INTRODUCING LISA DWAN

On Thursday 11 and Friday 12 February we premiere The Journey Between Us at Southwark Playhouse. Four short stories will be read be acclaimed actress Lisa Dwan, interspersed with music from Samantha Fernando.

Ahead of next week, we wanted to introduce you to her life and work.

Lisa Dwan

Lisa Dwan is a producer, performer and director originally from Ireland. Having trained in the UK as a ballet dancer, including dancing with Rudolf Nureyev in Coppelia in Dublin, she began acting professionally in her teens.

She has worked extensively in theatre, film and television, both internationally and in her native Ireland. Most recently she performed her own sell out adaptation of Samuel Beckett’s Text for Nothing entitled NO’s Knife at the Lincoln Centre in New York last autumn. She has also toured all over the world to great audience and critical acclaim in the Beckett Trilogy of Not I/Footfalls/Rockaby. She has been hailed as “a Beckett prodigy” (New York Times), with Ben Brantley noting that “Ms. Dwan… is an instrument of Beckett, in the way saints and martyrs are said to be instruments of God”.

She was coached by Billie Whitelaw and has collaborated with Walter Asmus since 2012. Originating at the Royal Court Theatre in London, the Beckett Trilogy’s engagements include the Barbican Centre, Southbank Centre, West End, Brooklyn Academy of Music, Perth Festival, Paris, Hong Kong and Toronto, with an upcoming United States tour including a return to New York.

Film credits include An Afterthought directed by Matteo Bernardini, Oliver Twist, John Boorman’s The Tailor of Panama and Bhopal – A Prayer for Rain. In 2012, she adapted, produced and performed the critically acclaimed one-woman play Beside the Sea at Southbank Centre and on tour, and starred in Goran Bregovic’s new music drama, Margot, Diary of an Unhappy Queen at the Barbican. Recent theatre credits also include Ramin Gray’s production of Illusions by Ivan Viripaev at the Bush Theatre and Dear Bessie: Letters Live with Benedict Cumberbatch (Hay Festival and West End).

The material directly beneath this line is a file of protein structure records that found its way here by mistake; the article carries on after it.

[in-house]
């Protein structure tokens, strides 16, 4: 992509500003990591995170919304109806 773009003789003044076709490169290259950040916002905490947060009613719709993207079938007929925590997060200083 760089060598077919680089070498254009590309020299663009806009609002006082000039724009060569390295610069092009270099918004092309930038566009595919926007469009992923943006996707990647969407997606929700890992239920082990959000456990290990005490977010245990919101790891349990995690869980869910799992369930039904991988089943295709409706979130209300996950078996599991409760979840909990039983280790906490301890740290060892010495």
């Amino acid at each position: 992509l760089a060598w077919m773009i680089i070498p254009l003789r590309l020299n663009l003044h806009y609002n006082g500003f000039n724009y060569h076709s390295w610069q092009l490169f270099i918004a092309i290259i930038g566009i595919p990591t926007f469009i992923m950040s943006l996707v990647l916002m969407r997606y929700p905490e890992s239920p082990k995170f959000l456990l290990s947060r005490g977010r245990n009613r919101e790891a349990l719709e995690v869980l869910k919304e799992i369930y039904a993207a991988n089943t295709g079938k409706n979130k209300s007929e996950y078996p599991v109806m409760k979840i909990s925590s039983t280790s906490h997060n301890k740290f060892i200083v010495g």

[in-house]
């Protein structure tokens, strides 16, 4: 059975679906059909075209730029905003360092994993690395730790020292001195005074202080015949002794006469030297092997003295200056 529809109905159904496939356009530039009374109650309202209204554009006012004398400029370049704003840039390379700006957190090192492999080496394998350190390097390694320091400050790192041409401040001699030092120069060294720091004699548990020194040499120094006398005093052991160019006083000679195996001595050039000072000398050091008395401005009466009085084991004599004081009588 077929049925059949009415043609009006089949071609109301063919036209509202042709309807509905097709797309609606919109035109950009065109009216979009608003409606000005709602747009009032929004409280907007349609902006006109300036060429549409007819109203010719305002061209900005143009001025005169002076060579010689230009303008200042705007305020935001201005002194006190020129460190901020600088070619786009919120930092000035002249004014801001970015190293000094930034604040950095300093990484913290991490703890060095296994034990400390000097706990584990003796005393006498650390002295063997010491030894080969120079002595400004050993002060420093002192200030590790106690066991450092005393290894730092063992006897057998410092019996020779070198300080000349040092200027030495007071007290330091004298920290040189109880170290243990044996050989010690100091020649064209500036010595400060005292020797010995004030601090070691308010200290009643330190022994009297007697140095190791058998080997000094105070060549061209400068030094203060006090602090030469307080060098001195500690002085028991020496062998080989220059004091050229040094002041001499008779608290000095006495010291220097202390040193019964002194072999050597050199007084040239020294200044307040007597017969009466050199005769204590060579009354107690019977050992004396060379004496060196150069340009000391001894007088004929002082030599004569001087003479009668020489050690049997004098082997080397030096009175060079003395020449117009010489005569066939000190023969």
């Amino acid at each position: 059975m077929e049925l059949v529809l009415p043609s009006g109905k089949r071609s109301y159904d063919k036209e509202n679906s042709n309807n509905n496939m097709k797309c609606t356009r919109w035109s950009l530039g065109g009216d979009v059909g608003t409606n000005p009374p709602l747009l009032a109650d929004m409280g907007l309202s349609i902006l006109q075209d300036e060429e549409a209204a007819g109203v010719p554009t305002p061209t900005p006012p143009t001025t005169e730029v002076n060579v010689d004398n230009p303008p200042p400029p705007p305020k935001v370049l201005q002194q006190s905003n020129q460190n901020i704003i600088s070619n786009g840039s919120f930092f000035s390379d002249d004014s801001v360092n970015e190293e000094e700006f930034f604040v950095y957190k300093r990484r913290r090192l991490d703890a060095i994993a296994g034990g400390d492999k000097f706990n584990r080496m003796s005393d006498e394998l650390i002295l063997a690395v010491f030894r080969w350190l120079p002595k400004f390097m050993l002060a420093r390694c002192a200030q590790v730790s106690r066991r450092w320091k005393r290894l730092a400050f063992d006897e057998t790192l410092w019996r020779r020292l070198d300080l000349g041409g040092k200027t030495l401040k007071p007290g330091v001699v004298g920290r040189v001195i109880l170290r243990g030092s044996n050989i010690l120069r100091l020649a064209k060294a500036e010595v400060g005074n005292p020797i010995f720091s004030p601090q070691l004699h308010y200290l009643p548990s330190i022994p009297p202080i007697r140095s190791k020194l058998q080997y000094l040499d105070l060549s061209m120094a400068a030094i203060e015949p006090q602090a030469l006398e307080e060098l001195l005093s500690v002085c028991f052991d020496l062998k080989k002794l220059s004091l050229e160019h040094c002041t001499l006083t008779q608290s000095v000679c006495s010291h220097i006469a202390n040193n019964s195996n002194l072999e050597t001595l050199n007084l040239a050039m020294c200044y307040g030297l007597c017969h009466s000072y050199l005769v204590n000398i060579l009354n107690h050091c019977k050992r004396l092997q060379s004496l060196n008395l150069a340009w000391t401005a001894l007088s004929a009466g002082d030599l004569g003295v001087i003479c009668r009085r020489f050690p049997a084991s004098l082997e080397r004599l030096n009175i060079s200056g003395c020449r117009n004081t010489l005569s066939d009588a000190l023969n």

Dwan writes, presents, lectures and teaches regularly on theatre, culture and Beckett (BBC radio and television, NPR, the Guardian, the Telegraph, École Normale Supérieure, Princeton University and Trinity College Dublin).

Here is one of her acclaimed performances of Samuel Beckett:

THE LONDON SINFONIETTA’S ALTER EGO

In the run up to our performances of Michel van der Aa’s The Book of Disquiet on Wednesday 24 & Thursday 25 February we are exploring the writing of Fernando Pessoa, the Portuguese poet on whose words the piece is based.

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From the US Premiere of ‘The Book of Disquiet’. Photo by Marina Levitskaya, courtesy of Peak Performances at Montclair State University.

When he died in 1935 he left behind a trunk filled with unfinished fragments – a treasure trove of scribbled anecdotes and idle thoughts. These included the pages that make up his posthumous masterpiece The Book of Disquiet, the autobiography of one of his many alter egos Bernando Soares, a Lisbon book-keeper.

“More than 400 texts make up The Book of Disquiet, a mixture of aphorisms and autobiography, philosophy and dream diary, which gradually coheres into a portrait of their solitary, misanthropic writer.” The Guardian

One of the most significant literary figures of the 20th century, Pessoa was a prolific writer both under his own name and that of 75 other imaginary characters. Inspired by this, we decided to go behind the scenes and reveal the many different characters, and alter egos, that make up the London Sinfonietta team. We asked them to answer any or all of the following…